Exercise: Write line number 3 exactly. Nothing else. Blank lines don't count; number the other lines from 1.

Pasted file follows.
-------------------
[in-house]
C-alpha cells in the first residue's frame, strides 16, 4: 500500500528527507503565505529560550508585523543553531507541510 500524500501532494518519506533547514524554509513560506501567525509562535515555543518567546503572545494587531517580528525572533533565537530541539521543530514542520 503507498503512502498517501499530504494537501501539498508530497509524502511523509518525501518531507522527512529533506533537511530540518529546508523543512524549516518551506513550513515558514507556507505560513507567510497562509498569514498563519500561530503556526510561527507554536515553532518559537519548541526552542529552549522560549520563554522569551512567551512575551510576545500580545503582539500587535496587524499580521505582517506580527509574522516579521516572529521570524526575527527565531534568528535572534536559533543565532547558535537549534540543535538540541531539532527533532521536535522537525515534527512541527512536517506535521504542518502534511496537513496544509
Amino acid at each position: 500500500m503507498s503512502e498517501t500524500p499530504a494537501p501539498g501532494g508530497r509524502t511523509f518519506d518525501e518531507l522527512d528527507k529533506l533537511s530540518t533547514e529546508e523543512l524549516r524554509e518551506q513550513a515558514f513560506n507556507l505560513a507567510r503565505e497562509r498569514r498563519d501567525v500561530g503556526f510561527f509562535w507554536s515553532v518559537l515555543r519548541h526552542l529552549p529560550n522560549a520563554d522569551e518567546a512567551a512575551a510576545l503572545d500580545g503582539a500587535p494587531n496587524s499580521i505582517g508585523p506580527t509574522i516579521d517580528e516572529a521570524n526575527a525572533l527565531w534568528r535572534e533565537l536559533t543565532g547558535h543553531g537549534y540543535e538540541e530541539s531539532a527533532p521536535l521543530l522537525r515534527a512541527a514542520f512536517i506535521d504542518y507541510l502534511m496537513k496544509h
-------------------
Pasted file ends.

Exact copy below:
Amino acid at each position: 500500500m503507498s503512502e498517501t500524500p499530504a494537501p501539498g501532494g508530497r509524502t511523509f518519506d518525501e518531507l522527512d528527507k529533506l533537511s530540518t533547514e529546508e523543512l524549516r524554509e518551506q513550513a515558514f513560506n507556507l505560513a507567510r503565505e497562509r498569514r498563519d501567525v500561530g503556526f510561527f509562535w507554536s515553532v518559537l515555543r519548541h526552542l529552549p529560550n522560549a520563554d522569551e518567546a512567551a512575551a510576545l503572545d500580545g503582539a500587535p494587531n496587524s499580521i505582517g508585523p506580527t509574522i516579521d517580528e516572529a521570524n526575527a525572533l527565531w534568528r535572534e533565537l536559533t543565532g547558535h543553531g537549534y540543535e538540541e530541539s531539532a527533532p521536535l521543530l522537525r515534527a512541527a514542520f512536517i506535521d504542518y507541510l502534511m496537513k496544509h